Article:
Update 16 July 2010: Charlottesville’s getting an indoor turf field … at the Ice Park.
Plans are to offer an ice rink for six months of the year, from October through March, and a turf field for the remainder of the year. Visitors to the arena will now be able to take part in both winter and summer sports programs, from public ice skating to indoor soccer and lacrosse.
Courteney Stuart has more at the HooK on Mark Brown, the new owner of the Ice Park.
You probably didn’t hear it, but a shift happened on Sunday in the Charlottesville soccer scene.
Playing and coaching soccer in Charlottesville for years, first coaching one kid from U-8 up and in the process of starting another, playing in SOCA’s adult league for nearly seven years, I have always lamented the lack of soccer league competition. No more.
Last Sunday marked the first week of soccer for CvilleSocial. The early reviews are that it’s fantastic to have soccer competition in Charlottesville. Turf fields. For soccer players in Charlottesville, this is Huge.
The big dog in the Charlottesville soccer scene has (always) been SOCA – the Soccer Organization of Charlottesville. Monticello United has recently offered competition for the youth league as well, but there has never been more than one option for adult soccer in Charlottesville.
Here’s a quick primer on adult soccer in Charlottesville/Albemarle:
SOCA offers Spring and Fall 11 -v- 11, Summer 8 -v- 8 and Winter indoor 5 -v- 5 (our region desperately needs an indoor soccer facility … and there might be hope for that).
Update 10 June 2011: Image of “The Park” removed at their request. But, you can see it here.
And get this – they are going to be offering 7 -v- 7 (with different skill groups) in the fall, September 26 – November 21, 9am to 2pm on Sundays with a max of 20 teams.
CvilleSocial was founded by Chad Day, who moved to Charlottesville in 2006 from Northern Virginia. The league was founded on 8 June 2006, and the soccer league has 153 soccer players – the most ever for a first time sport. (Soccer’s big, you know. Even in the USA. And definitely in Charlottesville: See UVA Men and Women)
Over the years, I have played on great fields and terrible fields. This summer marked one of the worst fields I have ever played on; so terrible that I considered not playing due to fear of injuring my ankles (I did suffer a hole in my knee due to a rock/dirt cluster). Don’t get me wrong – SOCA’s South Fork soccer park has tremendous fields. Crozet Park’s soccer field is great. But this summer was tremendously disappointing. All it takes is one bad experience, combined with a competitive offering, to change a market.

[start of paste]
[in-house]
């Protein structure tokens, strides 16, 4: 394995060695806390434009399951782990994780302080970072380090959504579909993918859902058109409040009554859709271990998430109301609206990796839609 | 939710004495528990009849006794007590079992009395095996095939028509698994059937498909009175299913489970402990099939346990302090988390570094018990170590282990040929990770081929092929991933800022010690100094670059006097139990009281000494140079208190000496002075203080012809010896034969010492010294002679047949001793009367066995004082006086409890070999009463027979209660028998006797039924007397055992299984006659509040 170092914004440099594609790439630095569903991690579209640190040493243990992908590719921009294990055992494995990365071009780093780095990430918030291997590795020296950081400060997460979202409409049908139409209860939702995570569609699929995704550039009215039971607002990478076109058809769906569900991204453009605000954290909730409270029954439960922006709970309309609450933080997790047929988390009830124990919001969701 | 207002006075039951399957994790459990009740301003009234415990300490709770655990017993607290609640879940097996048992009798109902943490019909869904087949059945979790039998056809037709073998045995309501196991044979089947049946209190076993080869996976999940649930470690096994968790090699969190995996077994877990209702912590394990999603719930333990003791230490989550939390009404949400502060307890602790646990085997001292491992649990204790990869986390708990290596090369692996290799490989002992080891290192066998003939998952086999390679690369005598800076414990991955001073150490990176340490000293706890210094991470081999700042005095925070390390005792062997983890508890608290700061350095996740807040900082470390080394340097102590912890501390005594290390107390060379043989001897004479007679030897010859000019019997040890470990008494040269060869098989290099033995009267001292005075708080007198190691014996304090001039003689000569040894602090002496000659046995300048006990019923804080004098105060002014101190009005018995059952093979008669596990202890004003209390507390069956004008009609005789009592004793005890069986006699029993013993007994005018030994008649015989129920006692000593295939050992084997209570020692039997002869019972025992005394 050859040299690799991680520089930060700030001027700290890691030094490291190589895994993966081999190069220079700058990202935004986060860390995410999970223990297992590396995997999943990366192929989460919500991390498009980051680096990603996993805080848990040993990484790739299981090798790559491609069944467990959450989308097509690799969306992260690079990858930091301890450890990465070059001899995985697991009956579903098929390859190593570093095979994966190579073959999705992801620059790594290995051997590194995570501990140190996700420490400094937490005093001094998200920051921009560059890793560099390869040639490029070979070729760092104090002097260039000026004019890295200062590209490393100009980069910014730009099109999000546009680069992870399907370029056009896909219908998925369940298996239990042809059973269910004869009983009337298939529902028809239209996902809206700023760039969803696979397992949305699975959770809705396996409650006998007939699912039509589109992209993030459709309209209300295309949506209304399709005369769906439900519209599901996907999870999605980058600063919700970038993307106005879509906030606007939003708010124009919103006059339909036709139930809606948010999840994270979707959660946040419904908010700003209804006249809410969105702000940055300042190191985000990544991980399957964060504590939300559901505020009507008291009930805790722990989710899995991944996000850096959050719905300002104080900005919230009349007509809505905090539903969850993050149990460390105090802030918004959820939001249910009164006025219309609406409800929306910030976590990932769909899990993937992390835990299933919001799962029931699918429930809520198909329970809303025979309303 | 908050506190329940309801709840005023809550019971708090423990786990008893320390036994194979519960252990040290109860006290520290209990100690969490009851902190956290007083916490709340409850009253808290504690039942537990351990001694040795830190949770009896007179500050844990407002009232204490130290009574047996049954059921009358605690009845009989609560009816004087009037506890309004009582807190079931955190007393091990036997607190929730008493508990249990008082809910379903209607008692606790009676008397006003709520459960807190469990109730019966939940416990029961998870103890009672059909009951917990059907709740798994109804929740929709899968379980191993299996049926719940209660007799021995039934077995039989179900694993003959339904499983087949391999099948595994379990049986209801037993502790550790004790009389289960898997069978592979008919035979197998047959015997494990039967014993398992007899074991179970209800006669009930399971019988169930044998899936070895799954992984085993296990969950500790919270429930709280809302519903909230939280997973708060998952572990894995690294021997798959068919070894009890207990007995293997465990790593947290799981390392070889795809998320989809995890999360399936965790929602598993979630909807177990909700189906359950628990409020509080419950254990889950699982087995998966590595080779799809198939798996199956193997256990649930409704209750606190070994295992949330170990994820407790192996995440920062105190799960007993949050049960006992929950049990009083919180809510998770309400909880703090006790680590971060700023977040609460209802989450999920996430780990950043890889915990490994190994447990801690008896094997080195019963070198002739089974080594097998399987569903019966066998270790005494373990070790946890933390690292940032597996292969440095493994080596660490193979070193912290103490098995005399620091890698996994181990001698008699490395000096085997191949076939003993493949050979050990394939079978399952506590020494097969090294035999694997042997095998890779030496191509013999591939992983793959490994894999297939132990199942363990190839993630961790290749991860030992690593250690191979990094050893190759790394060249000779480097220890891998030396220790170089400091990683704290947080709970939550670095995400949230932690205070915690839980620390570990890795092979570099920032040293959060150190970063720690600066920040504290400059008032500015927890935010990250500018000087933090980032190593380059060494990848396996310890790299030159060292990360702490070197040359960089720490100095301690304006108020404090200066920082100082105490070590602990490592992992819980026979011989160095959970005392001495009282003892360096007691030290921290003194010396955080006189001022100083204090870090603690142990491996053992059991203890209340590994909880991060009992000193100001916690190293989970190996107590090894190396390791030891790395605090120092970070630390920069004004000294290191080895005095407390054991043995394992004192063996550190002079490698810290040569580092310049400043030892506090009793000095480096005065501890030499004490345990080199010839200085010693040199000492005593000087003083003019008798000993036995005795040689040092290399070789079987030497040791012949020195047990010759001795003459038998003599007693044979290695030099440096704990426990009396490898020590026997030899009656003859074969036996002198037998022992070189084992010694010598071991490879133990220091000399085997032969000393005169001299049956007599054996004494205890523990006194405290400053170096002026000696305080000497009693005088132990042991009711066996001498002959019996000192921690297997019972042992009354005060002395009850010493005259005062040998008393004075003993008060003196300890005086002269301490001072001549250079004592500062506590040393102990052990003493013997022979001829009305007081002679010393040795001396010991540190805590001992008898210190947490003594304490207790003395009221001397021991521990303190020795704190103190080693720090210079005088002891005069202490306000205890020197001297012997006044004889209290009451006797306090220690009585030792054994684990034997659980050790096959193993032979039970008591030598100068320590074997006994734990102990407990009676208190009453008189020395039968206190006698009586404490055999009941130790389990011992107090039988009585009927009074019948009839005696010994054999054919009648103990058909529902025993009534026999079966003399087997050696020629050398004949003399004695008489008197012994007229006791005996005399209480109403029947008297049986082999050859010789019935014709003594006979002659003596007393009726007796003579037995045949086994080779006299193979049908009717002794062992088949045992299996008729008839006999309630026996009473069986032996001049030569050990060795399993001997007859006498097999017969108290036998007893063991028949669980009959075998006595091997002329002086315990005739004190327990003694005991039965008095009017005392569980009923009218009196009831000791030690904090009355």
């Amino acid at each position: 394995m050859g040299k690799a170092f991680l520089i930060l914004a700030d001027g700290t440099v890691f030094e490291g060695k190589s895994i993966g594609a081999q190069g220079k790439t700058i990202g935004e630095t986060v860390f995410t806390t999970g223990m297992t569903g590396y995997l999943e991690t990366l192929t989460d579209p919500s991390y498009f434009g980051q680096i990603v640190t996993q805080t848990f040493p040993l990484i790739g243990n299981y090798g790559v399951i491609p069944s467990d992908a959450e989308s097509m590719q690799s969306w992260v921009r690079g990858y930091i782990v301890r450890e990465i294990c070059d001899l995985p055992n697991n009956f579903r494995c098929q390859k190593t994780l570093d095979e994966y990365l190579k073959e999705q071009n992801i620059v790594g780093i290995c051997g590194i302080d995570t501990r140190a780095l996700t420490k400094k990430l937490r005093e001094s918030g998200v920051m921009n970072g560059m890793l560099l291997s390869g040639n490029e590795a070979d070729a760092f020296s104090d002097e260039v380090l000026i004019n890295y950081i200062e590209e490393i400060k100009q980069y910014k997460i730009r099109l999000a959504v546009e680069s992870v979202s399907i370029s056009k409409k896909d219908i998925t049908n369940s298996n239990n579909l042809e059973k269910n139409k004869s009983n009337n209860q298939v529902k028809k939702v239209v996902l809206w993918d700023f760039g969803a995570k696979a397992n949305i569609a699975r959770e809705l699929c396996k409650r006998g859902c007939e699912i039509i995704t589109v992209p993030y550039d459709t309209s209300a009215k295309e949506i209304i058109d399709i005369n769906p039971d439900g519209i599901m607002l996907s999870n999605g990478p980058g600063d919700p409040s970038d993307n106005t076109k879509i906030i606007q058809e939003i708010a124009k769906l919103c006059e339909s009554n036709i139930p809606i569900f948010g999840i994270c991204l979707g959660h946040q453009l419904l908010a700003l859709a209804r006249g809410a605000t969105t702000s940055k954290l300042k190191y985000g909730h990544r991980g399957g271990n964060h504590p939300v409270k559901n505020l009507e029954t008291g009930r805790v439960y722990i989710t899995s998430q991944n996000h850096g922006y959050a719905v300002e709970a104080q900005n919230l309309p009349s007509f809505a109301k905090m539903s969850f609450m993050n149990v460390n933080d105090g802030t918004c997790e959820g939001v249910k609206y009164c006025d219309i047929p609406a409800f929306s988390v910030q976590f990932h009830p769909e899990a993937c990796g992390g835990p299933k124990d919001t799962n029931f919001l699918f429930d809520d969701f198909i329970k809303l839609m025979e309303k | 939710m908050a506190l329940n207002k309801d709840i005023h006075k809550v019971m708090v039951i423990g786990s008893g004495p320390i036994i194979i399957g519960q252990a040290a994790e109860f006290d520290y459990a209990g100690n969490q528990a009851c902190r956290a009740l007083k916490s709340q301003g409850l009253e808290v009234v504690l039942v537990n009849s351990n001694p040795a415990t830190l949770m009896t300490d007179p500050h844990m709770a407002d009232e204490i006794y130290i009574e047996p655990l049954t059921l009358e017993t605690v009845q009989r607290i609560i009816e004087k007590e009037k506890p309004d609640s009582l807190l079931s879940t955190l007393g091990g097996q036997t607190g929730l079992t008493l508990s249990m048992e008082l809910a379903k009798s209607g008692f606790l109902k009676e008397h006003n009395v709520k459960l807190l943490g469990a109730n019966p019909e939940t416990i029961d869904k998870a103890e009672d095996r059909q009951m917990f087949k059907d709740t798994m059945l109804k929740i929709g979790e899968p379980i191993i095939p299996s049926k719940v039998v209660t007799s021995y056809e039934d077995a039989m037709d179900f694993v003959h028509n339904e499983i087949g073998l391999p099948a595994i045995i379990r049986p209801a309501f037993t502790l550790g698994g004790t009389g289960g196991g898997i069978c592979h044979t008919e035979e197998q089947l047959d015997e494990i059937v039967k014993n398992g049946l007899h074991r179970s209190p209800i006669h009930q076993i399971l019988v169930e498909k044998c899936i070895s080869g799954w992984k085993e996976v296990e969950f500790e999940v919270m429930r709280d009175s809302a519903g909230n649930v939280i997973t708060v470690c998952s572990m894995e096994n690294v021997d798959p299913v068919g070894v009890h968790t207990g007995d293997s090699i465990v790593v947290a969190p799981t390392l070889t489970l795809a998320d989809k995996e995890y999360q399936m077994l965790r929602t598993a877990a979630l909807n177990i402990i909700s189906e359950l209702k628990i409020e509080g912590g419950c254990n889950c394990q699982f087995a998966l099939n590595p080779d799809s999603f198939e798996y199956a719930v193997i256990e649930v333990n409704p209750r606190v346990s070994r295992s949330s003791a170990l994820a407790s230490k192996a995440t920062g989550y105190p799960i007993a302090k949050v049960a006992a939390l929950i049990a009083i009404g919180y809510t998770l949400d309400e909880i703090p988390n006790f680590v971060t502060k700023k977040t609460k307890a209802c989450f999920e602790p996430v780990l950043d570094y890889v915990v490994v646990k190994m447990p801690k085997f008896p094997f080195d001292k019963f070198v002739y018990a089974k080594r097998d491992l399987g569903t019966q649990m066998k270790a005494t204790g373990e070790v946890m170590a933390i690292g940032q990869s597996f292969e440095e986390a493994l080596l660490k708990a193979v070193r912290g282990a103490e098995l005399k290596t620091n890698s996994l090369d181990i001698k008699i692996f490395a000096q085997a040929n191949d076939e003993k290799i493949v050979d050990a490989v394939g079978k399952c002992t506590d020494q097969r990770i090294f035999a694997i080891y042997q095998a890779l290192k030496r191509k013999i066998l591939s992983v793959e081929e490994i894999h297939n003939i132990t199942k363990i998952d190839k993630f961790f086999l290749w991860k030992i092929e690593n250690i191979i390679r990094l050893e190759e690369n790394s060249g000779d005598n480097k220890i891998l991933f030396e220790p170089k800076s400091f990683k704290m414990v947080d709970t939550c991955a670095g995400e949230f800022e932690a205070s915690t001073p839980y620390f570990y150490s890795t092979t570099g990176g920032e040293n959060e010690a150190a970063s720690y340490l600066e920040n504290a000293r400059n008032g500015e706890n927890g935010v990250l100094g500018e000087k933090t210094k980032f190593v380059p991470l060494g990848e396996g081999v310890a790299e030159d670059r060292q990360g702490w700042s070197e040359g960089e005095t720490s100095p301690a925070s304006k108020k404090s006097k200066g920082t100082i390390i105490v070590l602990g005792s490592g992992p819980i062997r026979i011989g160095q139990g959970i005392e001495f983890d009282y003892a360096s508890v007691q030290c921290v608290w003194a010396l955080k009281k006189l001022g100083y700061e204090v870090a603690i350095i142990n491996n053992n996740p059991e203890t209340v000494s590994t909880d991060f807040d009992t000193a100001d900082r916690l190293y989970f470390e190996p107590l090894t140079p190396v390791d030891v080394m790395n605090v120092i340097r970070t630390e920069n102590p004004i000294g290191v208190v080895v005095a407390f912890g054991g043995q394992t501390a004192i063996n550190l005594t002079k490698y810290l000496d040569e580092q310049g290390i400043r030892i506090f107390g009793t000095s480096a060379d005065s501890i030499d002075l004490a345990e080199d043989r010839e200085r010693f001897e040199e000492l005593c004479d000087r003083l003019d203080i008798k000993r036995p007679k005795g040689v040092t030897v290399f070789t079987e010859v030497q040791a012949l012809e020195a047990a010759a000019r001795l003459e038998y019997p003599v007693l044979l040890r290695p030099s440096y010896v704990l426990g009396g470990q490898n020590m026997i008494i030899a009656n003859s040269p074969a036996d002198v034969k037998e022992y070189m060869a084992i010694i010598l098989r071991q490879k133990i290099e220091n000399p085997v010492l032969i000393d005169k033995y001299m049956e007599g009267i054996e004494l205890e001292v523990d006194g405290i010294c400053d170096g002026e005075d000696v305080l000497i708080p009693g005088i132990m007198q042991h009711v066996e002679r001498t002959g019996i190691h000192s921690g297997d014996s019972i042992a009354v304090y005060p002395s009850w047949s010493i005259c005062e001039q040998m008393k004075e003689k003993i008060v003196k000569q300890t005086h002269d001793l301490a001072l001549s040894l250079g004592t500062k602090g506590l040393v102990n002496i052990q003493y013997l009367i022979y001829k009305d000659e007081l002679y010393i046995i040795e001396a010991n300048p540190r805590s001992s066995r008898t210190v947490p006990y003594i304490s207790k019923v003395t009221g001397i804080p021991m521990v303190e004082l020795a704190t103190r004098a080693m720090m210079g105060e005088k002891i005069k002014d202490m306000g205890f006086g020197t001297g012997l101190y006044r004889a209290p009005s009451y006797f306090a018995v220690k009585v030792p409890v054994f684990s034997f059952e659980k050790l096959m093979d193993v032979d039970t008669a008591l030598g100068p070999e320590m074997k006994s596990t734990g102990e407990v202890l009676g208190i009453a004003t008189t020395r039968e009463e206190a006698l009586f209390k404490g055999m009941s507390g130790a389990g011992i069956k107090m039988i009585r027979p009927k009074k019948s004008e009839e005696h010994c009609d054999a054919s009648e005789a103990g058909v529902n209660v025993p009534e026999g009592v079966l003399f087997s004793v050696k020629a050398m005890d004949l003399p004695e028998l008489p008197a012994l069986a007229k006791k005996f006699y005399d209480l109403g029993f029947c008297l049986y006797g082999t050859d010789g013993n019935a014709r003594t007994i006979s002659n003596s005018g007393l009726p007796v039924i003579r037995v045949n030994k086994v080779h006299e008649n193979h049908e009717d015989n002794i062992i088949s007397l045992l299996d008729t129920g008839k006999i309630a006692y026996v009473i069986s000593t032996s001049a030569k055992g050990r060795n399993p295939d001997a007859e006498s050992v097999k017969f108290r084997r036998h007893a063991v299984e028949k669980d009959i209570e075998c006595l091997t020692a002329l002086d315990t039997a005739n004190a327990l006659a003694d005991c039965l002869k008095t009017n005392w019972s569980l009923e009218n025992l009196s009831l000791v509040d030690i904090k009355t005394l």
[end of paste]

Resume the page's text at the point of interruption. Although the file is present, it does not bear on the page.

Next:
I can’t make much time for the socializing aspects of CvilleSocial, “the City’s largest social club,” (I have been intrigued by their kickball and dodgeball leagues) but I’ll certainly play some soccer.
So, SOCA. Thanks for the years, but I will be seriously considering CvilleSocial for my soccer needs.
More than a game.
Did you know that the International Rescue Committee has resettled hundreds of refugees in the Charlottesville area?
In 1998, the IRC began resettling refugees in Charlottesville, a community of about 41,000 people. A tourist destination and home to the University of Virginia, Charlottesville enjoys low unemployment and many job opportunities.
More important, the community has demonstrated strong interest and volunteer support for the IRC’s efforts, says Susan Donovan, resettlement director at the Charlottesville IRC. The Charlottesville IRC now resettles up to 150 refugees per year in the city and surrounding area.
David Brown, mayor of Charlottesville, said the city has become more diverse because of the new refugee residents. â€œTheir participation has improved the soccer teams in the area,â€ he joked.
Bridging the Gap works with the Soccer Organization of Charlottesville-Albemarle (SOCA) and the International Rescue Committee (IRC) of Charlottesville’s Family Support division to register children on soccer teams and provide them with transportation to and from practices and games. Many volunteer groups use the soccer experience to base their mentoring around. Fugee Soccer usually has about 35 children participating each season.
Soccer has always been more than a game; it’s a way to stay fit (Charlottesville was named by Men’s Journal as one of the Top 5 Healthiest towns), connected to the community. I’m looking forward to this new league.